December 16, 2019
The Washington Post’s Afghanistan Papers was met with deafening silence because most astute observers already knew the U.S. military had painted a false picture of the war, not to mention the fact the document dump was released to an indifferent American public. That said, the documents still shine a bright light on the incompetence and corruption that drove the policymaking process in the White House, the Pentagon and Congress.
The documents, published on December 9, amount to clear indictments of Presidents George W. Bush and Barack Obama and scores of senior officials in both administrations who all deceived the public on what was really going on inside Afghanistan since the fall of the Taliban in 2001.
However, U.S. Congress is equally as responsible for enabling these destructive policies including by approving around $1 trillion for the war, a high percentage of which was lost to waste and corruption, according to the documents.
At a minimum, one would hope the indicting report could help accelerate an end to U.S. involvement in Afghanistan. Hopefully it will open the eyes of lawmakers in Congress in both political parties who have tried to interfere in efforts to bring the conflict to an end, largely because they sold their souls to the defense industry.
According to the documents, aid workers blamed Congress for what they saw as “a mindless rush to spend.” And to what end? This question was aptly posed in the documents by former Navy SEAL Jeffrey Eggers, who was a White House staffer for both Obama and Bush.
“What did we get for this $1 trillion effort? Was it worth $1 trillion?” Eggers told government interviewers. “After the killing of Osama bin Laden, I said that Osama was probably laughing in his watery grave considering how much we have spent on Afghanistan.”
Another question is whether or not this will be a wakeup call for members of Congress who during the course of the past year have been an obstacle to peace. Part of the problem is purely political – even Democrats are now opposing a drawdown all because it is President Donald Trump’s idea and they want to prevent this president from accomplishing anything.
At the beginning of the year, Congress overwhelming passed a bipartisan resolution that opposed any accelerated withdrawal of U.S. troops from either Afghanistan or Syria.
And in November, Congress had the audacity to introduce restrictions on the White House’s ability to negotiate a ceasefire with the Taliban. The measure if passed would require the president to consult with Congress before extracting U.S. troops from Afghanistan.
Unfortunately, for a number of reasons, the Afghanistan Papers are nothing like the Pentagon Papers. For starters, the Washington Post pursued and released the documents through legal channels without resistance from the White House. So, there was no high drama like the Pentagon Papers release when the Nixon administration fought incessantly to squash its publication.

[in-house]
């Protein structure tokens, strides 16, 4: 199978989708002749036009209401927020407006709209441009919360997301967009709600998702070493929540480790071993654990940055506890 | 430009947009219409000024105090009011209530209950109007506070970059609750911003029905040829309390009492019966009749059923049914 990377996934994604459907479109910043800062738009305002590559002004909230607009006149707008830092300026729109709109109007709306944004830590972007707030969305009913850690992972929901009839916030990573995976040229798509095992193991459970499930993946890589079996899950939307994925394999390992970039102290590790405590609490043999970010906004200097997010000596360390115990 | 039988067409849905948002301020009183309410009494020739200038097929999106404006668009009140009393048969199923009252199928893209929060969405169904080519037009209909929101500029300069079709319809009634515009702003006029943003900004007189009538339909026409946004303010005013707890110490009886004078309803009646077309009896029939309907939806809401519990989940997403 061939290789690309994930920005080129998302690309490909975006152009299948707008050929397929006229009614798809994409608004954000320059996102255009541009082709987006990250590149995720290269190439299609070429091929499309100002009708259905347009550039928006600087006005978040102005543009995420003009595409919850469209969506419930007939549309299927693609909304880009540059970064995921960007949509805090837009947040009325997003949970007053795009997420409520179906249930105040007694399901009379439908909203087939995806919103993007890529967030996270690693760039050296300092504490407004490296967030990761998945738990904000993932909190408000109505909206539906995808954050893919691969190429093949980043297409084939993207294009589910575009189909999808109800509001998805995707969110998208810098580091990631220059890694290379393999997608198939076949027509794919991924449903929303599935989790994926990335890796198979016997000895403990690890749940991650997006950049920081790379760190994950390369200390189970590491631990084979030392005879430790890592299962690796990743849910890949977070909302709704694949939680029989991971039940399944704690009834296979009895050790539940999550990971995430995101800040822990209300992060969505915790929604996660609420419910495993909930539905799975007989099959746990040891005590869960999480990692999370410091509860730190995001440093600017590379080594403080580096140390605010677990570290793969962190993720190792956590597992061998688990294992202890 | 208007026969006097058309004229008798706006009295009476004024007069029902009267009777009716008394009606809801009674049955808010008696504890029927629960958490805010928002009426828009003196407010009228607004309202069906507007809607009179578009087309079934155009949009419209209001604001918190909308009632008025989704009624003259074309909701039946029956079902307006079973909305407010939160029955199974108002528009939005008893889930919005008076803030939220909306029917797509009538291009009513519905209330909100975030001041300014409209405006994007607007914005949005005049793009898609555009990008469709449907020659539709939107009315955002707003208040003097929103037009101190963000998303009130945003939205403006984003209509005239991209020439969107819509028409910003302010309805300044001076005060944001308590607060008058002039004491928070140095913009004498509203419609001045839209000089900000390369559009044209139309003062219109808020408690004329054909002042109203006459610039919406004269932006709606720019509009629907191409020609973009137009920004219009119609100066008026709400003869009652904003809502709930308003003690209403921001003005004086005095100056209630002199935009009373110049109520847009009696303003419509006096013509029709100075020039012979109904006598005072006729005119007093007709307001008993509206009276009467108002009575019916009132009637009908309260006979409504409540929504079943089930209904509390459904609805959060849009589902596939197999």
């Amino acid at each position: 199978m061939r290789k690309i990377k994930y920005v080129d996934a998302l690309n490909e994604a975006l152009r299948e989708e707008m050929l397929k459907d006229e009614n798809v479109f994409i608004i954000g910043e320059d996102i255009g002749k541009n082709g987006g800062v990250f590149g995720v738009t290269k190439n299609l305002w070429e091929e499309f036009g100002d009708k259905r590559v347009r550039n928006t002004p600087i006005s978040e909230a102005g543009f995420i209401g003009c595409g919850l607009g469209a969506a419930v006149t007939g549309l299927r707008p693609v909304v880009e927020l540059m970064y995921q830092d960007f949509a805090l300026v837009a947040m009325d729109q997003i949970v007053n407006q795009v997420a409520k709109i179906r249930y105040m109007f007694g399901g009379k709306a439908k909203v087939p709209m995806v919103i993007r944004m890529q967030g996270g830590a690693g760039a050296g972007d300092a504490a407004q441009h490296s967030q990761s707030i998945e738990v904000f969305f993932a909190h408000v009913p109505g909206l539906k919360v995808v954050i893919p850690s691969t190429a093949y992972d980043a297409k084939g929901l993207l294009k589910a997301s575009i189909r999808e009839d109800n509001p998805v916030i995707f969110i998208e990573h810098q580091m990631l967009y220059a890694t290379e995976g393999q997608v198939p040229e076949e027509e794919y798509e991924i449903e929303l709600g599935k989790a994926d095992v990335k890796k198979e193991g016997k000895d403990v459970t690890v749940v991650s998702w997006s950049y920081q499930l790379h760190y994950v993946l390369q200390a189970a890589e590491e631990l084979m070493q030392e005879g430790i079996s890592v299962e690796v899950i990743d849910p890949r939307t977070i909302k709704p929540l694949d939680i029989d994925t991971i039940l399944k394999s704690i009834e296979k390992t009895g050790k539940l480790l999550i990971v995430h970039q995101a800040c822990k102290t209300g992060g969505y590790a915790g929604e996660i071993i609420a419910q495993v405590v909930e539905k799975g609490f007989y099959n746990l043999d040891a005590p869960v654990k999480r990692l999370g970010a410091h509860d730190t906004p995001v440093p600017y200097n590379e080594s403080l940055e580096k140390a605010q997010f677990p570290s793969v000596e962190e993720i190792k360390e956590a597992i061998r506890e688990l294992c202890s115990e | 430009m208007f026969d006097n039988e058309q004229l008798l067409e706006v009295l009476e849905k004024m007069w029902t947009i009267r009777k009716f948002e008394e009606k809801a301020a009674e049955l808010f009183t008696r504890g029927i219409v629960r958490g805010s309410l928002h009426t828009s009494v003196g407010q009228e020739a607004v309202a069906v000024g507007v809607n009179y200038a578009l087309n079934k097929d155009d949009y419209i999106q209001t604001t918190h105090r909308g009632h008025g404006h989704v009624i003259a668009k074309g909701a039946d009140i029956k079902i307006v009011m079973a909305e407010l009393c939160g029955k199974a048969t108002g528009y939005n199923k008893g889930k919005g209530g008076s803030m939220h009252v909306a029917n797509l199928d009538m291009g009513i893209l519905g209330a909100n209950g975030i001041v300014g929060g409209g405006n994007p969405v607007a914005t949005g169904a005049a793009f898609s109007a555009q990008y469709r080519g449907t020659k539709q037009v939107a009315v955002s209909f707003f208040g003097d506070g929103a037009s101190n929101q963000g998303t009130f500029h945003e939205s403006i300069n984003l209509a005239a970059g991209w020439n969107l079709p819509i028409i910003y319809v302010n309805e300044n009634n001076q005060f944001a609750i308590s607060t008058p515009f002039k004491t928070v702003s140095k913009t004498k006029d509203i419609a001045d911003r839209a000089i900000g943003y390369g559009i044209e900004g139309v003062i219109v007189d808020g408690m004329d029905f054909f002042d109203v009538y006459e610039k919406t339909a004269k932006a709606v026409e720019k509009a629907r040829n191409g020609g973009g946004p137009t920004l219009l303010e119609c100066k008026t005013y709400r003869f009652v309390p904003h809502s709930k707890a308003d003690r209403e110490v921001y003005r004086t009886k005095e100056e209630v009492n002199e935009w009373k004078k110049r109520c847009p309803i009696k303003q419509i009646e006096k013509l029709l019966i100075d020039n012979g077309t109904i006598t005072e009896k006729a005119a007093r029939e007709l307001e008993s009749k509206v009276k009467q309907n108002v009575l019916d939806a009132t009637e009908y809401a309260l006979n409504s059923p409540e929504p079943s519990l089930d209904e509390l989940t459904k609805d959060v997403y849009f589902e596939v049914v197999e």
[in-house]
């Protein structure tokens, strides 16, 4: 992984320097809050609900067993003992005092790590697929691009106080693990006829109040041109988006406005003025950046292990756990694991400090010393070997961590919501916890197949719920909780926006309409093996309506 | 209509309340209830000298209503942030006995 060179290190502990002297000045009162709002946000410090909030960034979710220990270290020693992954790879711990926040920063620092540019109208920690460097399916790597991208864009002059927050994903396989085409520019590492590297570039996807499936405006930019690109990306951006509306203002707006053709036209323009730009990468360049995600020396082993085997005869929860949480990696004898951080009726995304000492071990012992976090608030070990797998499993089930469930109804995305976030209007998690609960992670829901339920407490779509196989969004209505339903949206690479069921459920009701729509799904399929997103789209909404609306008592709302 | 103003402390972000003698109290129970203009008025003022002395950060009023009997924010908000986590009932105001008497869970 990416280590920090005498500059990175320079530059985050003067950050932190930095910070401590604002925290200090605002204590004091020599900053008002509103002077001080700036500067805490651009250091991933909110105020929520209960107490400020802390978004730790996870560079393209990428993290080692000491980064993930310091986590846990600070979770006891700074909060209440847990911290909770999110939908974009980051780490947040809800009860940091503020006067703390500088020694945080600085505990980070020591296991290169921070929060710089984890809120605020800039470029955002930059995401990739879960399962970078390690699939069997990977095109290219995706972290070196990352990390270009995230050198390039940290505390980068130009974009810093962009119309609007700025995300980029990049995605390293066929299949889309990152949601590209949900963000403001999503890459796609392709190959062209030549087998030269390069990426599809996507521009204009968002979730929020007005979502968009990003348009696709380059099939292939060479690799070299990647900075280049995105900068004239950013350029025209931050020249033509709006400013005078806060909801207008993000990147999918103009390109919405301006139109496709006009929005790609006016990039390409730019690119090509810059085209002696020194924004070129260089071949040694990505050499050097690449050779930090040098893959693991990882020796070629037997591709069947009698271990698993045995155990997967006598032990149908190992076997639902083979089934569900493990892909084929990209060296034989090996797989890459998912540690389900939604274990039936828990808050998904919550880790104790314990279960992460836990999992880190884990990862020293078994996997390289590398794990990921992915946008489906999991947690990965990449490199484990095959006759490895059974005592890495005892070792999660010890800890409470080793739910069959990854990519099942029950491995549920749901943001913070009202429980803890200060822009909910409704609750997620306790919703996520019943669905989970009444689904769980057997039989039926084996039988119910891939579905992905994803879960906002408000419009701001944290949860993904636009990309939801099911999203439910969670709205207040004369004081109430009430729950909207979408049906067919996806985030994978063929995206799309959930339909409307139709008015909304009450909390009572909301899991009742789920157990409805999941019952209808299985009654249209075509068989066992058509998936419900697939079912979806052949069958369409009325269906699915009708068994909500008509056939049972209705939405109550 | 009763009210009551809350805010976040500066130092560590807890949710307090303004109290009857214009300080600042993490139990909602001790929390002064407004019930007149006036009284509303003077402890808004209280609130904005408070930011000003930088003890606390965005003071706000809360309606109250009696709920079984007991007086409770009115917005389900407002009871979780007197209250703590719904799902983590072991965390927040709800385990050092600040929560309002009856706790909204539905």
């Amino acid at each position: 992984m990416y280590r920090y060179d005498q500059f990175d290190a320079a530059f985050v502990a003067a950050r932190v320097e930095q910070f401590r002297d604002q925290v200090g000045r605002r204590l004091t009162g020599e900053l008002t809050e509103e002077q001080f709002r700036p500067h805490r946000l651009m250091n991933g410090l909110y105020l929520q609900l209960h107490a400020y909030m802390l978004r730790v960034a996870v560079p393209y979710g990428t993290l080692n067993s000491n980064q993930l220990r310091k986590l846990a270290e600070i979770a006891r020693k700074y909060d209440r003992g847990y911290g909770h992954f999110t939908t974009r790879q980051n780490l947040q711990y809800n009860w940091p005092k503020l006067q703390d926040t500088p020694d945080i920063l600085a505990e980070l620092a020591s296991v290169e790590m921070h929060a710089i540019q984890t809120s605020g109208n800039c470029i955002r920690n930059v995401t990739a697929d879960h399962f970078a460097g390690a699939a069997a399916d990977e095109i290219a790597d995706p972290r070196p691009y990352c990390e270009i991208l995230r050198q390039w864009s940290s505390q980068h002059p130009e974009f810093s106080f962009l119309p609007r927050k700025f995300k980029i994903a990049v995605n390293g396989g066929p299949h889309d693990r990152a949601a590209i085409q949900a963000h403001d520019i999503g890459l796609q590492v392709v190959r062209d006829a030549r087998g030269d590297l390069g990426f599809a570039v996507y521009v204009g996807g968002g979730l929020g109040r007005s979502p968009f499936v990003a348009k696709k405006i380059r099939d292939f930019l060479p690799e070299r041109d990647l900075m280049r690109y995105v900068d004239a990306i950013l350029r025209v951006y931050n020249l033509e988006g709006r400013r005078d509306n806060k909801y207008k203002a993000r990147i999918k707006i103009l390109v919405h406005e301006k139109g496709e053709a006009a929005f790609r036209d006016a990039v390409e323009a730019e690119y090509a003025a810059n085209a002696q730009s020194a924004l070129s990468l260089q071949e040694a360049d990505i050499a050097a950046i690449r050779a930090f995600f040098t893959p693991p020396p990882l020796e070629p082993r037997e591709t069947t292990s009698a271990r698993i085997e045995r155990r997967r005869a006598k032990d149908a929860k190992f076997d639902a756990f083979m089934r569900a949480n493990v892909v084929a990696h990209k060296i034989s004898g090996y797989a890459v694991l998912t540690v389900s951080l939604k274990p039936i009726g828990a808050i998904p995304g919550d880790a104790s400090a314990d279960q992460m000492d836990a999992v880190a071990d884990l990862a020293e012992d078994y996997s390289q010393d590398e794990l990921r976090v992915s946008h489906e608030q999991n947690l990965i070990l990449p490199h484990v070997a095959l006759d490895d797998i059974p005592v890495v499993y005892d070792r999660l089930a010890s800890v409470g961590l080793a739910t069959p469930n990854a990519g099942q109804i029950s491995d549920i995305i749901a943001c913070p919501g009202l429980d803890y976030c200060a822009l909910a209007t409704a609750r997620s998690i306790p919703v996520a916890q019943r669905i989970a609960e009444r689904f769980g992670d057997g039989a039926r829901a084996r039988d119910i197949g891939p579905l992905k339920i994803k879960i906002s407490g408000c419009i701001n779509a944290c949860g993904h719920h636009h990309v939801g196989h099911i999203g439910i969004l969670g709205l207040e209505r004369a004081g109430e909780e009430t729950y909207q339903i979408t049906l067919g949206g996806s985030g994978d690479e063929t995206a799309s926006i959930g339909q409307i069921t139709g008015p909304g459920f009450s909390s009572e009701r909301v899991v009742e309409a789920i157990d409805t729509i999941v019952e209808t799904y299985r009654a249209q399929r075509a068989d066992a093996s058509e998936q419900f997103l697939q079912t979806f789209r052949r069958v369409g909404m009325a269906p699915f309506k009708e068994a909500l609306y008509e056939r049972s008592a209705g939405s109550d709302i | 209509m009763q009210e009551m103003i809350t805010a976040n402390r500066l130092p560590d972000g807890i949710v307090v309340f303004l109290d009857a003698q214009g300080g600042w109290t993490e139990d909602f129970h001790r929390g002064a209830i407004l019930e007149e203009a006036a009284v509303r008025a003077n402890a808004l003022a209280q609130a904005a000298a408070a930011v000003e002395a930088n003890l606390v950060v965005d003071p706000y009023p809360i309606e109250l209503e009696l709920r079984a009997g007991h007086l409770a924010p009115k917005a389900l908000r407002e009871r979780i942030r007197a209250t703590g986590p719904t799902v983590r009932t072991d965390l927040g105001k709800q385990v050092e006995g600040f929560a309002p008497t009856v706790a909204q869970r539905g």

Another factor, as alluded to, is the fact that the Afghanistan Papers revealed nothing new in terms of substance, unlike the Pentagon Papers which shocked the entire nation and helped expedite the end of the Vietnam War. However, besides the fact that the war in Afghanistan has been much less bloody than the one in Vietnam, there is no draft today – the U.S. military today relies on an all-volunteer professional fighting force and private contractors. So not all of America’s sons and daughters are at threat of being placed in harm’s way.
Because of this, American lawmakers will not feel significant pressure from their constituents, who should be demanding an end to the war.
Moreover, Congress’ current obsession with the impeachment crisis has come at the expense of all other matters of importance. Instead of focusing 24/7 on trying to impeach Trump they should be holding hearings and demanding the Pentagon to explain why they are continuing to lie about the war. Congress should use all the resources at its disposal to get the generals to admit the war is a lost cause and force the Pentagon to bear all and become completely transparent.
Former State Department Political Officer Matthew Hoh, who also served as a marine captain in Afghanistan, told Sputnik that the document release should serve as a “smoking gun” that Trump could use to strengthen his argument to end the war and convince Congress to step aside.
Yet, this will not happen because of all the factors we mentioned above. Above all, it is hard for lawmakers to demand a complete withdrawal because too many people are making money and advancing their own personal interests, a reality summed up effectively by the former diplomat.
“U.S. generals, diplomats and officials on all levels up to the Oval Office have spun facts and misrepresented the actual progress being made with the war in Afghanistan in order to keep the American empire… and, presumably, in order to keep and further their careers,” Hoh concluded.